With the Mississippi and the Missouri rivers I had not much sympathy, though some portions are very interesting; but their shores, except about here, are devoid of that soft, beautiful scenery of the Ohio. The ascension of the rapid, muddy Missouri was slow and tedious; its navigation is dangerous in the night — being full of drift and snags; we were frequently obliged to lay over all night. Safely and without accident we reached St. Joseph Monday, April 16th, seven days from St. Louis, 500 miles — and eleven days from Cincinnati, 1250 miles. The mules, after being closely confined upon the boat, were almost unmanageable when on shore, and they created much merriment in some and anger and impatience in others more particularly interested; but matters soon became settled, and we went into camp immediately, pitching our tent near the river. After securing our mules we adjourned to a Hotel for tea, and returned to our tent to lodge. The next morning we breakfasted in our tent. Never shall I forget our first meal; there were no dainty ones among us.

St. Joseph is a fine place of about 2,000 inhabitants. It is situated upon an elevation, and makes a fine appearance as approached from below; it is the center of trade for a large, populous and productive country.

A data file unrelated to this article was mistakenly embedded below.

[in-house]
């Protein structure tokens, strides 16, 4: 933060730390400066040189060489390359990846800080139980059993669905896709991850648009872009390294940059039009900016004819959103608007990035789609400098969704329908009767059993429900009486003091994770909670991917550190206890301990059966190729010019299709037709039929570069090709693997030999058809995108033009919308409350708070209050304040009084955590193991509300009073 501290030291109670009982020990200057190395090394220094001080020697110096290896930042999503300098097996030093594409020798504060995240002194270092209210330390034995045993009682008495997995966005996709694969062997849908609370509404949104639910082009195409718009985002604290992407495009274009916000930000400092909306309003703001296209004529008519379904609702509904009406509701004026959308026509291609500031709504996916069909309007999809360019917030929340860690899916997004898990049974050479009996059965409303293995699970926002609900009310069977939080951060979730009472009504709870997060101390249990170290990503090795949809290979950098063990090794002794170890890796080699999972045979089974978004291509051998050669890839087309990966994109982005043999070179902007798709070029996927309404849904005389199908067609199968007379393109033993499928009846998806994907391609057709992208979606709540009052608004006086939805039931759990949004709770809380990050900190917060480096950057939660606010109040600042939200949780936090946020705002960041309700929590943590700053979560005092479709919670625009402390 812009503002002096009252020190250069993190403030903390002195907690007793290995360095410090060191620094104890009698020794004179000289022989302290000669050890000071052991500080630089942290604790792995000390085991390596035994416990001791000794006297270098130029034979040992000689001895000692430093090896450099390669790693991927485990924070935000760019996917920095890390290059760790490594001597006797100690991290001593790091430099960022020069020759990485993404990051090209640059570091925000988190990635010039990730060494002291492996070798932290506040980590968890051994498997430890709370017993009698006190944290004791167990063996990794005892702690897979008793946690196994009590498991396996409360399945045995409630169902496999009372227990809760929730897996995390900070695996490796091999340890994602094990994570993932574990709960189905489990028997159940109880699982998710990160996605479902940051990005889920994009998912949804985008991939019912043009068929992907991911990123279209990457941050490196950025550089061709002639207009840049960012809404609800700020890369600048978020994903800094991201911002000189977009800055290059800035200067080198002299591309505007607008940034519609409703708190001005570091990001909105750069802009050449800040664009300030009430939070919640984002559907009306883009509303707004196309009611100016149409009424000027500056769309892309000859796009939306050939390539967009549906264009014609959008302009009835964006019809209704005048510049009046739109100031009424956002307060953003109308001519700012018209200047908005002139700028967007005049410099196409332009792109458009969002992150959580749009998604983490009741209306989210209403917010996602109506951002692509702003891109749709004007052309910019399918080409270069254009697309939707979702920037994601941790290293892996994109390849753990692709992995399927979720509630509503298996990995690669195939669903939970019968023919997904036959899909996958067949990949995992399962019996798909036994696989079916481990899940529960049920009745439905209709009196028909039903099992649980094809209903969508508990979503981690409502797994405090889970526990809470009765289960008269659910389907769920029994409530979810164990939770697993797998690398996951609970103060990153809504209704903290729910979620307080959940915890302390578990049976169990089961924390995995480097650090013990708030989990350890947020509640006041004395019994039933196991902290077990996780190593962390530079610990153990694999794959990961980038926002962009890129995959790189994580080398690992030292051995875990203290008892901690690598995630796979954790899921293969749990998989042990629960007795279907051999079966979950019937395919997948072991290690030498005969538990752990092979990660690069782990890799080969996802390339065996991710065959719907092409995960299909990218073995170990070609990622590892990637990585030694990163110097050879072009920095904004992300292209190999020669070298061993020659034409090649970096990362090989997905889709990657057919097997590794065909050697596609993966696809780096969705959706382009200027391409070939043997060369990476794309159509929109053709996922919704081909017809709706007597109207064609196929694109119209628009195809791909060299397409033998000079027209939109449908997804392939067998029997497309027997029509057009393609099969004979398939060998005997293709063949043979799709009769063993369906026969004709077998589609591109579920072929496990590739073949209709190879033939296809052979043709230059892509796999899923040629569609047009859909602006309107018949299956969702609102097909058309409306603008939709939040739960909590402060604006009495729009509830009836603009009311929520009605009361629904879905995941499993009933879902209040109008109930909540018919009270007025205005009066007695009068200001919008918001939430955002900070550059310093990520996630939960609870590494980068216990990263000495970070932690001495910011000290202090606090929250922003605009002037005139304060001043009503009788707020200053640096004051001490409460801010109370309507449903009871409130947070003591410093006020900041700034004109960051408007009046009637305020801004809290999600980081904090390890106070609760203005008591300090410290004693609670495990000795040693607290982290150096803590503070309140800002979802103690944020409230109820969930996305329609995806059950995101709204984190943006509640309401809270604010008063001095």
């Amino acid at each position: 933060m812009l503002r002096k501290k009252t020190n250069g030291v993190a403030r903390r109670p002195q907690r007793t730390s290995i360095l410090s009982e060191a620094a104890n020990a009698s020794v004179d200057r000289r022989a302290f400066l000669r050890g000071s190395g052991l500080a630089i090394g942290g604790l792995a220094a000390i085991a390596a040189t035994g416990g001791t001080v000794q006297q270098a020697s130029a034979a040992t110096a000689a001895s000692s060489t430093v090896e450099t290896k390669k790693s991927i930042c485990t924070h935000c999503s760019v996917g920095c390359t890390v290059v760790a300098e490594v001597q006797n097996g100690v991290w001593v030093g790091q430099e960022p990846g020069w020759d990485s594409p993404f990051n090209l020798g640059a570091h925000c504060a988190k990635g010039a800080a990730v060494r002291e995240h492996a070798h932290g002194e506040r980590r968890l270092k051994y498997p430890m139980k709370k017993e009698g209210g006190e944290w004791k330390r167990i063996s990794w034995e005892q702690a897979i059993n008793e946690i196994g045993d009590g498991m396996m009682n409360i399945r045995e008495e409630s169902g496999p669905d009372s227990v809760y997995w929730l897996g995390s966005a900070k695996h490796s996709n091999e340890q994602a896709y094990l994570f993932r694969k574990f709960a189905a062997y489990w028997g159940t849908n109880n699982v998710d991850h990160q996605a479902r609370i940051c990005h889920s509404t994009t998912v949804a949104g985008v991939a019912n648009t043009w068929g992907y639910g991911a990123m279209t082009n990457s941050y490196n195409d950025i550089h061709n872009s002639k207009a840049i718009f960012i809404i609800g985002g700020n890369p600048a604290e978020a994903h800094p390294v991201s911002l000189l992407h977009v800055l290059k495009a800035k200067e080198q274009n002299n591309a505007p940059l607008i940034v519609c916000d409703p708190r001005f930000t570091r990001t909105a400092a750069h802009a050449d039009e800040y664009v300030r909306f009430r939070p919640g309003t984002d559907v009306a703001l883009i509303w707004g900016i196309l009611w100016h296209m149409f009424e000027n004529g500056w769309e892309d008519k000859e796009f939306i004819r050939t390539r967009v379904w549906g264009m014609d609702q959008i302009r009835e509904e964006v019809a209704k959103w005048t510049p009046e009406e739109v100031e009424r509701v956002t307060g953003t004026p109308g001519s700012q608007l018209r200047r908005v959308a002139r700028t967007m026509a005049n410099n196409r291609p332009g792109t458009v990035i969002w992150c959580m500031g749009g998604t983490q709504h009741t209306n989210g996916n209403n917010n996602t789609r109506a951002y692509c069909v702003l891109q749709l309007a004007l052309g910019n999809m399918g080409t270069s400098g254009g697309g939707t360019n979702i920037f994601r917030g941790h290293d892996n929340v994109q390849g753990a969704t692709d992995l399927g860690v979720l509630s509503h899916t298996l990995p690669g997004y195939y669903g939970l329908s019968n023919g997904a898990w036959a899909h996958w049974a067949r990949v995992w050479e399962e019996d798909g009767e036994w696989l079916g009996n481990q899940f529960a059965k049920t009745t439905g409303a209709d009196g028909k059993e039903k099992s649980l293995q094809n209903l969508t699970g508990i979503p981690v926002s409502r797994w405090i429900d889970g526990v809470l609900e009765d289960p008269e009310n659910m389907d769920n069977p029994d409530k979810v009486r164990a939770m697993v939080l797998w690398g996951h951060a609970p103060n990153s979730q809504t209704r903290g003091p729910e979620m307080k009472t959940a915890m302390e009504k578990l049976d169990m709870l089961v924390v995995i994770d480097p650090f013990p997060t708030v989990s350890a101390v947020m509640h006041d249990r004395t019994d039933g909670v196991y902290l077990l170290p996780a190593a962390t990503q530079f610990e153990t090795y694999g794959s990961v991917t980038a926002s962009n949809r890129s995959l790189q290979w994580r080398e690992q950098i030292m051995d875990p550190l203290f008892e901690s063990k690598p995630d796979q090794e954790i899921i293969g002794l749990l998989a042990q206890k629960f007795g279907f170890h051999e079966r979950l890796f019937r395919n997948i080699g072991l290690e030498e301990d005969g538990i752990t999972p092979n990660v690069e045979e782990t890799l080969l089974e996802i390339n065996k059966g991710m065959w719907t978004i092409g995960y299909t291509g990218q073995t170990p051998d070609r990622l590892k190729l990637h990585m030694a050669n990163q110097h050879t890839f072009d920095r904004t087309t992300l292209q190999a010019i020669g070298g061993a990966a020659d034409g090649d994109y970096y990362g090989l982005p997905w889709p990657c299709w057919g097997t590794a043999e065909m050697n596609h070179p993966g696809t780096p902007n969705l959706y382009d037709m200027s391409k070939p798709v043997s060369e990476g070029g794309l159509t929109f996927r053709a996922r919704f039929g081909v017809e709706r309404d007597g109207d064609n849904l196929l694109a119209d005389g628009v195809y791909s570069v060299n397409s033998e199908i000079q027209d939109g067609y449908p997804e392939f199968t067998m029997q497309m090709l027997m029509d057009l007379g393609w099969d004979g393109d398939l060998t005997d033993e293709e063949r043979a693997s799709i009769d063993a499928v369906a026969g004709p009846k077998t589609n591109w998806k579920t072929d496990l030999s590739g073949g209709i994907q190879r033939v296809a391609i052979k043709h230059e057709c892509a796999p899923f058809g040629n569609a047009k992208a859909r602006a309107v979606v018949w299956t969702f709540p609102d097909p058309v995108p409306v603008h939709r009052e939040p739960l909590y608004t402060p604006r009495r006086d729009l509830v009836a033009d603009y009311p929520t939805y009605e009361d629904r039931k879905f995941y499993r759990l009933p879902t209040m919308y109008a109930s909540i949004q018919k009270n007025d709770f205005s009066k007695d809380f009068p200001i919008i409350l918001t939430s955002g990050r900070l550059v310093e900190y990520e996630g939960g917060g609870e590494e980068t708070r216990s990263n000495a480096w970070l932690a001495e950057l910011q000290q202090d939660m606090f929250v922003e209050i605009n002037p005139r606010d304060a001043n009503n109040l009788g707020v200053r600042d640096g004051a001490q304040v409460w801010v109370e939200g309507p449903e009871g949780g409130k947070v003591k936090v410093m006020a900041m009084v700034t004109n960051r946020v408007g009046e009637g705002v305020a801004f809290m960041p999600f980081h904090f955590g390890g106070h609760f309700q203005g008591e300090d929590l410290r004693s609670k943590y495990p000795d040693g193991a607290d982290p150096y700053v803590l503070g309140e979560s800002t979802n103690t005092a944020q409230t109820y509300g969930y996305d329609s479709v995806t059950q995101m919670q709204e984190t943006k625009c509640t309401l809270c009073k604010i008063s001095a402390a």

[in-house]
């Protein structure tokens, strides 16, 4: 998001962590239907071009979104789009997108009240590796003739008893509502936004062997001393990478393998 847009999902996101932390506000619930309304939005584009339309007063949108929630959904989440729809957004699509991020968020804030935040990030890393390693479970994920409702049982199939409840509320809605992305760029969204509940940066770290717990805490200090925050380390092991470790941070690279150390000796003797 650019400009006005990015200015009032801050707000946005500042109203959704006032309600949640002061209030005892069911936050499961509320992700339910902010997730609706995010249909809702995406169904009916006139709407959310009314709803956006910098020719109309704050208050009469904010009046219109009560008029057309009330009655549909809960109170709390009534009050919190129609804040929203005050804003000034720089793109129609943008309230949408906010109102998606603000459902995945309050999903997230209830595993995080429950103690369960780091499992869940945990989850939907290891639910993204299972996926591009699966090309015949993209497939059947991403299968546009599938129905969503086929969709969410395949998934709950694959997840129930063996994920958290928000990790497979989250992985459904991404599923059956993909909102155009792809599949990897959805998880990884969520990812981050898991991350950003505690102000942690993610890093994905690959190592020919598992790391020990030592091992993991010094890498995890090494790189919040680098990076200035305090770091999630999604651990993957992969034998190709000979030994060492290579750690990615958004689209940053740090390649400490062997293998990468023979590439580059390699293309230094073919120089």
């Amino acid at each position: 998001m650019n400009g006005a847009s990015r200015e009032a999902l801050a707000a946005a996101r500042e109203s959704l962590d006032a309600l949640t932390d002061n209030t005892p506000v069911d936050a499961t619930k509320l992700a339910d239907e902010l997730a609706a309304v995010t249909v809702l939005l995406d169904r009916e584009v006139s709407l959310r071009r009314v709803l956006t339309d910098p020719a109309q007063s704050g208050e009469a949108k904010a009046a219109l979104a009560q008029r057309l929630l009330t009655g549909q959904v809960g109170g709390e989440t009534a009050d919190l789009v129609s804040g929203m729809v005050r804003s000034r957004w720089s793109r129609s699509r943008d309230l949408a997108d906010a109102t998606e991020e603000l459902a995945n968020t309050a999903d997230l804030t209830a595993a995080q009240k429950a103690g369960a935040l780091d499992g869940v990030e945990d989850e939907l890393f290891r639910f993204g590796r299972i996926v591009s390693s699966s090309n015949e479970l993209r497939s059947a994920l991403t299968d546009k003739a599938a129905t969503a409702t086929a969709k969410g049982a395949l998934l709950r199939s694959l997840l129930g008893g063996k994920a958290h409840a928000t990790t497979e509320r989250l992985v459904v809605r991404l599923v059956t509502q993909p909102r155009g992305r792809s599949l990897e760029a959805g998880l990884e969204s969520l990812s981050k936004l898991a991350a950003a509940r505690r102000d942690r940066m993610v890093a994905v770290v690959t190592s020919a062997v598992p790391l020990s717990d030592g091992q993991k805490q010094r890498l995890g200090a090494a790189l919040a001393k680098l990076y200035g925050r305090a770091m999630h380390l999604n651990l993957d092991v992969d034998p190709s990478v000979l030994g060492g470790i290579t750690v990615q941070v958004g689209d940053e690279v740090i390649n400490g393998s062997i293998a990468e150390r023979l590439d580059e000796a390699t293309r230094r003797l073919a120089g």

There are about 2500 encamped here bound for California. The many estimates which have been made of the numbers that would pass over to California have all been too high; 6000 will probably include all emigrants from the different points on the Missouri. Saturday, April 20th, we struck our tent, packed our waggons, and prepared for crossing the river. We passed up the river 4 miles to a ferry; crossed, and passing down the river two miles encamped about 1 1/2 miles from the river at the foot of the bluffs which rise upon either side of the Missouri, where we now are. As we were to remain here until the grass would warrant our final departure for the west, we immediately commenced preparations for housekeeping. One of our number takes charge of the culinary department, some of the mules, and others of other matters. Our living is first rate: — Ham, Bacon, Potatoes, Bread, and Tea and Coffee, are the principal articles of food, which we devour with a relish and appetites which can only be enjoyed by persons in our situation. The potatoes and bread we obtain here, and must leave them here. When upon the plains it will be hard bread and bacon for breakfast, bacon and hard bread for dinner, and smoked pork and sea biscuit for tea; quite a variety. Beans are an article of food we take with us. We buy good beans in St. Joseph for 40 cents per bushel.

There are 12 of us, — (E.B. Atherton, Robert Smith, Samuel C. Wickham, John Norton, H. Allen, Snow Edison, M. Smith, Harry Page, G.C. Choate, Charles Goodrich, J. Gregory, and Wm. Jennings,) — 3 waggons and 16 mules.